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Monkey Thyroid Hormone Receptor Coactivator Activity

$260
100 µl
APPLICATIONS
REACTIVITY
Human, Monkey, Mouse, Rat

Application Methods: Immunoprecipitation, Western Blotting

Background: The mediator complex consists of about 25-30 proteins and is thought to facilitate transcription activation by acting as a molecular bridge between the RNA polymerase II (RNAPII) machinery and transcription factors (1). Mediator is recruited to target genes by transcription factors and plays an essential role in the recruitment and stabilization of the RNAPII transcription complex at promoters, as well as the activation of transcription post RNAPII recruitment (1-5). The mediator complex also plays an important role in creating ‘chromatin loops’ that occur as a result of interactions between the transcription factor bound at distal enhancers and RNAPII bound at the proximal promoter, and works to sustain proper chromatin architecture during active transcription (6-8).

$260
100 µl
APPLICATIONS
REACTIVITY
Human, Monkey

Application Methods: Chromatin IP, Immunoprecipitation, Western Blotting

Background: There are three members of the steroid receptor co-activator (SRC) family of proteins: SRC-1 (NCoA-1), SRC-2 (TIF2/GRIP1/NCoA-2), and SRC-3 (ACTR/pCIP/RAC3/TRAM-1/AIB1). All SRC family members share significant structural homology and function to stimulate transcription mediated by nuclear hormone receptors and other transcriptional activators such as Stat3, NF-κB, E2F1, and p53 (1-4). Two SRC proteins, SRC-1 and SRC-3, function as histone acetyltransferases (5,6). In addition, all three family members can recruit other histone acetyltransferases (CBP/p300, PCAF) and histone methyltransferases (PRMT1, CARM1) to target promoters and cooperate to enhance expression of many genes (5-8). The SRC proteins play important roles in multiple physiological processes including cell proliferation, cell survival, somatic cell growth, mammary gland development, female reproductive function, and vasoprotection (9). SRC-1 and SRC-3 are conduits for kinase-mediated growth factor signaling to the estrogen receptor and other transcriptional activators. Seven SRC-1 phosphorylation sites and six SRC-3 phosphorylation sites have been identified, which are induced by steroids, cytokines, and growth factors and involve multiple kinase signaling pathways (9-11). Research has shown that all three SRC family members are associated with increased activity of nuclear receptors in breast, prostate, and ovarian carcinomas. According to the literature, SRC-3 is frequently amplified or overexpressed in a number of cancers (12), and SRC-1/PAX3 and SRC-2/MYST3 translocations are found associated with rhabdomyosarcoma and acute myeloid leukemia, respectively (13,14).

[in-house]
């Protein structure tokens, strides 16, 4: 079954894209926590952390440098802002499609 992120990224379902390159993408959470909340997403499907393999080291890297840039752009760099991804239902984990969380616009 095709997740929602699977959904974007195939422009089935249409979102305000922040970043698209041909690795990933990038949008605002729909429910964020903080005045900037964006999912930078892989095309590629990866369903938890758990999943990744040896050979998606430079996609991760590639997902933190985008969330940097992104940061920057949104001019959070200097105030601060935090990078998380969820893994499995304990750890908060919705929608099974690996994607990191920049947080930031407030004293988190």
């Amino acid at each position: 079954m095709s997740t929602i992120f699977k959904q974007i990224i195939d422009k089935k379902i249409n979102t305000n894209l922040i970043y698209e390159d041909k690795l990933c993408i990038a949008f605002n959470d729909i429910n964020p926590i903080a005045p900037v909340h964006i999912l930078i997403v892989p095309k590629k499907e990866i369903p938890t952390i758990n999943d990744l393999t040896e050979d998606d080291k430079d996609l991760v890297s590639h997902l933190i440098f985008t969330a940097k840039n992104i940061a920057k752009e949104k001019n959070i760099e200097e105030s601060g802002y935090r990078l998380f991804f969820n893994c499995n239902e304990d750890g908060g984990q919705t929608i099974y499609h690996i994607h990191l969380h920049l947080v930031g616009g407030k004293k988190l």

$260
100 µl
APPLICATIONS
REACTIVITY
Human, Monkey, Mouse, Rat

Application Methods: Chromatin IP, Chromatin IP-seq, Immunoprecipitation, Western Blotting

Background: There are three members of the steroid receptor co-activator (SRC) family of proteins: SRC-1 (NCoA-1), SRC-2 (TIF2/GRIP1/NCoA-2), and SRC-3 (ACTR/pCIP/RAC3/TRAM-1/AIB1). All SRC family members share significant structural homology and function to stimulate transcription mediated by nuclear hormone receptors and other transcriptional activators such as Stat3, NF-κB, E2F1, and p53 (1-4). Two SRC proteins, SRC-1 and SRC-3, function as histone acetyltransferases (5,6). In addition, all three family members can recruit other histone acetyltransferases (CBP/p300, PCAF) and histone methyltransferases (PRMT1, CARM1) to target promoters and cooperate to enhance expression of many genes (5-8). The SRC proteins play important roles in multiple physiological processes including cell proliferation, cell survival, somatic cell growth, mammary gland development, female reproductive function, and vasoprotection (9). SRC-1 and SRC-3 are conduits for kinase-mediated growth factor signaling to the estrogen receptor and other transcriptional activators. Seven SRC-1 phosphorylation sites and six SRC-3 phosphorylation sites have been identified, which are induced by steroids, cytokines, and growth factors and involve multiple kinase signaling pathways (9-11). Research has shown that all three SRC family members are associated with increased activity of nuclear receptors in breast, prostate, and ovarian carcinomas. According to the literature, SRC-3 is frequently amplified or overexpressed in a number of cancers (12), and SRC-1/PAX3 and SRC-2/MYST3 translocations are found associated with rhabdomyosarcoma and acute myeloid leukemia, respectively (13,14).

$260
100 µl
APPLICATIONS
REACTIVITY
Human, Monkey, Mouse